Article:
And in some cases, makers of the stoves have to travel long distances in search of the right raw materials. The stoves are produced by a team of 12 people - six men and six women - trained by TaTEDO and paid a small amount by the EAMCEF.

In general, people in Muheza remain enthusiastic. “(It) is really going to be the beacon of light for the conservation of the Amani Nature Reserve,” says Allan Hiza, Sakale’s executive officer.

Villagers who live near the reserve are still allowed to collect firewood inside it twice a week, notes Amani conservationist Mwanaidi Kijazi.

Since 2006, the EAMCEF has funded around 150 projects aimed at preventing further environmental degradation in the Eastern Arc Mountains. 

The projects range from community conservation and activities to improve livelihoods for people living next to forests, to research on protecting biodiversity in the mountains, and climate risk management to keep the ecosystem healthy.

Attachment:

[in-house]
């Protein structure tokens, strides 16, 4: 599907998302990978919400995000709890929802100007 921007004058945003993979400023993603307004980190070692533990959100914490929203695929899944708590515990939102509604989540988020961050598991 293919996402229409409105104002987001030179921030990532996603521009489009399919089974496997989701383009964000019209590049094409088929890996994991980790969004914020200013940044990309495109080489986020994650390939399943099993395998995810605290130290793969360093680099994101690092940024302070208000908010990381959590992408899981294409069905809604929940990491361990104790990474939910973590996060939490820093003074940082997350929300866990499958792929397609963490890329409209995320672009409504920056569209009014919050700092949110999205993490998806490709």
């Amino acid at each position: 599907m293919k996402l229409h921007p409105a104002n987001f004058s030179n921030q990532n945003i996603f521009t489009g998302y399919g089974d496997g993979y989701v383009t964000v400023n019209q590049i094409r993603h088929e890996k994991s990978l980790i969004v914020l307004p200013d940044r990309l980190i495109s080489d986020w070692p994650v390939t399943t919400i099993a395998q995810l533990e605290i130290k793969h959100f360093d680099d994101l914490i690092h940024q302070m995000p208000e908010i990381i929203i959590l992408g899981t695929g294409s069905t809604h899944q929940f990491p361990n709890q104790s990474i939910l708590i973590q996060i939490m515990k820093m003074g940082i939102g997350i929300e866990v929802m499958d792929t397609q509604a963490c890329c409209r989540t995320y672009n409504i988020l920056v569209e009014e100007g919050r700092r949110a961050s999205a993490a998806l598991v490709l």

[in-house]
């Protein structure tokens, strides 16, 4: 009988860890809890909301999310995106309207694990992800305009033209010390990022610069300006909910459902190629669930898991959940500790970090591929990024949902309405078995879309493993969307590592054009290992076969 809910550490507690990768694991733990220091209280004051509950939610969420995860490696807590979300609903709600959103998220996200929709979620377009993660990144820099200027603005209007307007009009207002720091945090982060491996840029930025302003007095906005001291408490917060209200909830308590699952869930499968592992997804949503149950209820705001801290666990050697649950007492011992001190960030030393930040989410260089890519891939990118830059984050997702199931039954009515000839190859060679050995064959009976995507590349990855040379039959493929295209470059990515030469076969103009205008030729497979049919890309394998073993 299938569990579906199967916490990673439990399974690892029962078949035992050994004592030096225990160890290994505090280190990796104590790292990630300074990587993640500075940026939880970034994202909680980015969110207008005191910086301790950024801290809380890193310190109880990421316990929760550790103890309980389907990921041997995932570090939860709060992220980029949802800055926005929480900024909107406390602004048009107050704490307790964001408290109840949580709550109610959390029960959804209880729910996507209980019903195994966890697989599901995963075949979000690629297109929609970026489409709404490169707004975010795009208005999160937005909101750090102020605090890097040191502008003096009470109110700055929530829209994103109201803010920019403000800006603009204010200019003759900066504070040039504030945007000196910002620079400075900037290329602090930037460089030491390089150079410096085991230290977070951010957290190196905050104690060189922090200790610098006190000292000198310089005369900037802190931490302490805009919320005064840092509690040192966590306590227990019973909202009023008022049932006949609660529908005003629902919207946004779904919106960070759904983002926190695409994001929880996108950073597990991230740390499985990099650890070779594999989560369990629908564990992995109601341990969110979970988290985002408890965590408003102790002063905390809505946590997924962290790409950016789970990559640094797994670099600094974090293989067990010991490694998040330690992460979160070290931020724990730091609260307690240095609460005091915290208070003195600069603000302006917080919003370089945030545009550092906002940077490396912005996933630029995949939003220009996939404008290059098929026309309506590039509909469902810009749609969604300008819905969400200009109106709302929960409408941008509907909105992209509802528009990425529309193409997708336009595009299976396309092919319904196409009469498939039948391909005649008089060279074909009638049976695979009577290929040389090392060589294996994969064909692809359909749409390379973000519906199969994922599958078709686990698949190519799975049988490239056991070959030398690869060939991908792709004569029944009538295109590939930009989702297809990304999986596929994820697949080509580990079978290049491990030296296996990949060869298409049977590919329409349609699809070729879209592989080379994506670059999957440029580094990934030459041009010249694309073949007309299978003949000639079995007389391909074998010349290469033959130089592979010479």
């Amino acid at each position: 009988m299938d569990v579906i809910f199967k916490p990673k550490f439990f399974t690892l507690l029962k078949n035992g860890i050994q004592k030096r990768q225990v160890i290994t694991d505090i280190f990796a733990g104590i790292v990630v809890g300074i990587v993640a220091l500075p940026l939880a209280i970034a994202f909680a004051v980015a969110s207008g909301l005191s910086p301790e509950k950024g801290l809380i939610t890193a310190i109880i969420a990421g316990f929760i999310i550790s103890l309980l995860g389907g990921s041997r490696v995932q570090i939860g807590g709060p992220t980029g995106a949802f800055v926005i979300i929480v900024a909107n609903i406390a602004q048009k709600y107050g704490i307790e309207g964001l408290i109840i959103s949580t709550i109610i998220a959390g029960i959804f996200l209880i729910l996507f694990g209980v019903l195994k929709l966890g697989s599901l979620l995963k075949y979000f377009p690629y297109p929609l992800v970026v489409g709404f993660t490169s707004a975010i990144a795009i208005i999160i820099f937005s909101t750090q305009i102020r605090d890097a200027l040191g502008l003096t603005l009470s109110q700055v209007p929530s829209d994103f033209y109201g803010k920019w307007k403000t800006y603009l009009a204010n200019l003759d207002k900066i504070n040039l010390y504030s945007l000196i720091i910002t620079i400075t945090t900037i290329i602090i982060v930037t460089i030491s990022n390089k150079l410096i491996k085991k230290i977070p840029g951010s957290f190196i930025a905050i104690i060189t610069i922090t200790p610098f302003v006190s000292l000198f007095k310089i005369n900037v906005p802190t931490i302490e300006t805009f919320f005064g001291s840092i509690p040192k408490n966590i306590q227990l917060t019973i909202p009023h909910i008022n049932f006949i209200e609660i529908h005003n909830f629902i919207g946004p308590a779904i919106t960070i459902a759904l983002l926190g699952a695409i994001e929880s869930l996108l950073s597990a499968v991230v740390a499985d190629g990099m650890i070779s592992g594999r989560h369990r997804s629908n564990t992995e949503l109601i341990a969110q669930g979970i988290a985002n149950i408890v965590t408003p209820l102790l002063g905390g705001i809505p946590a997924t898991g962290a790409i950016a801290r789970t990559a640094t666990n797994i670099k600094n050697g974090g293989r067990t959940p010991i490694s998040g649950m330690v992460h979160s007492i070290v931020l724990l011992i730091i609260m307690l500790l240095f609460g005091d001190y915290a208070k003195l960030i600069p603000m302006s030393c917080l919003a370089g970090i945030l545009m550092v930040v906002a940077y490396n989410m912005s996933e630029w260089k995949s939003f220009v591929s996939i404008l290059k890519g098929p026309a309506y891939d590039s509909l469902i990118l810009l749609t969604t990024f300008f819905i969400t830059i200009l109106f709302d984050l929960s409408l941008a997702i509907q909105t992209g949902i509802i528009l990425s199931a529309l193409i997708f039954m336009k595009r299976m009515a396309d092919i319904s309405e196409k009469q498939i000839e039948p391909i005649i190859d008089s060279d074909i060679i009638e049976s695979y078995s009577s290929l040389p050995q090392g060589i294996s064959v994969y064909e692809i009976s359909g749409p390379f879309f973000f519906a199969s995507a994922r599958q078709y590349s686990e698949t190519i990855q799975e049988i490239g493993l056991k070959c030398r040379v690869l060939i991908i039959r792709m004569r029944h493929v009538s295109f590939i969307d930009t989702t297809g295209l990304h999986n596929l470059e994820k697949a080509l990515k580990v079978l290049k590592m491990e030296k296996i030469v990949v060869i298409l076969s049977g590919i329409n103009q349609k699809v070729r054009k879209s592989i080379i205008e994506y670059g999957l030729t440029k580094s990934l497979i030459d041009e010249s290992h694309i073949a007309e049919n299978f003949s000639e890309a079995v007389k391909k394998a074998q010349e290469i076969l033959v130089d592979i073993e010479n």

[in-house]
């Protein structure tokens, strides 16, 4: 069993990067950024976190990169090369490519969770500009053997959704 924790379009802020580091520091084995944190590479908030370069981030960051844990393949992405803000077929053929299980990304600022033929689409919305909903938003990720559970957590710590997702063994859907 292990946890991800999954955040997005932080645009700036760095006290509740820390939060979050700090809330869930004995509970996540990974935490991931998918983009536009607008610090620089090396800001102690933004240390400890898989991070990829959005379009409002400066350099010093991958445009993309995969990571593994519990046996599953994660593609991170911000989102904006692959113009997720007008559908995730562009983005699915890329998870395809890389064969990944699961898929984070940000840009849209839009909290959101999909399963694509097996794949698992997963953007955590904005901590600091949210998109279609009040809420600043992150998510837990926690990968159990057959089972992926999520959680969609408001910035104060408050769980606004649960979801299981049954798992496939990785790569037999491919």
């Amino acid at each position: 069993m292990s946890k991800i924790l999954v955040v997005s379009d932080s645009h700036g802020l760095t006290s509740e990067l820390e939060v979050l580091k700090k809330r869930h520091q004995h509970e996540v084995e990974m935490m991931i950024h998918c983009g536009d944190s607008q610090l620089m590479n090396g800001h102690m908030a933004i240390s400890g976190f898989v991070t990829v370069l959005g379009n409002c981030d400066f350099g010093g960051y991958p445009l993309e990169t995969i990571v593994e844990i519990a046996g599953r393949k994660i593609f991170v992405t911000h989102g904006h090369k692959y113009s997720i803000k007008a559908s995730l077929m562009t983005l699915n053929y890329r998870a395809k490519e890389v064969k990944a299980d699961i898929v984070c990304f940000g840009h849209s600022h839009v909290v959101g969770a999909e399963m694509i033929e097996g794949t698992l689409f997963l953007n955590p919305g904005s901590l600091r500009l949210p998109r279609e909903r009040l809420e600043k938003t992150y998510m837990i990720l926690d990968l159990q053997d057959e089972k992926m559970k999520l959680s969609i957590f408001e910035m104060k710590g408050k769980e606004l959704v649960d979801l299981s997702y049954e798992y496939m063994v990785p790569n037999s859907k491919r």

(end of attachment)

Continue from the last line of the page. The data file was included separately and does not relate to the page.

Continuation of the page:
One of the main aims is to halt deforestation, which contributes to climate change.

With $5.9 million from the Norwegian government, the fund is now implementing a five-year programme, from 2011-2016, focused on improving conservation of the mountain forests.

The scheme is also supported by the Tanzanian government and its development partners, including the World Bank, the Global Environment Facility and the United Nations Development Programme.

EAMCEF Executive Director Francis Sabuni says the work is needed to stop unsustainable harvesting of mountain resources.

Most people living in surrounding rural areas depend heavily on subsistence agriculture and forests for their livelihoods. A growing population is also piling pressure on nature.

Estimates suggest that more than 70 percent of the original forest cover has been destroyed in the area, and only around 5,400 square km of forests remain on the mountains. Over the past 100 years, large tracts of forest have been converted to farmland, or lost due to timber harvesting and uncontrolled fires.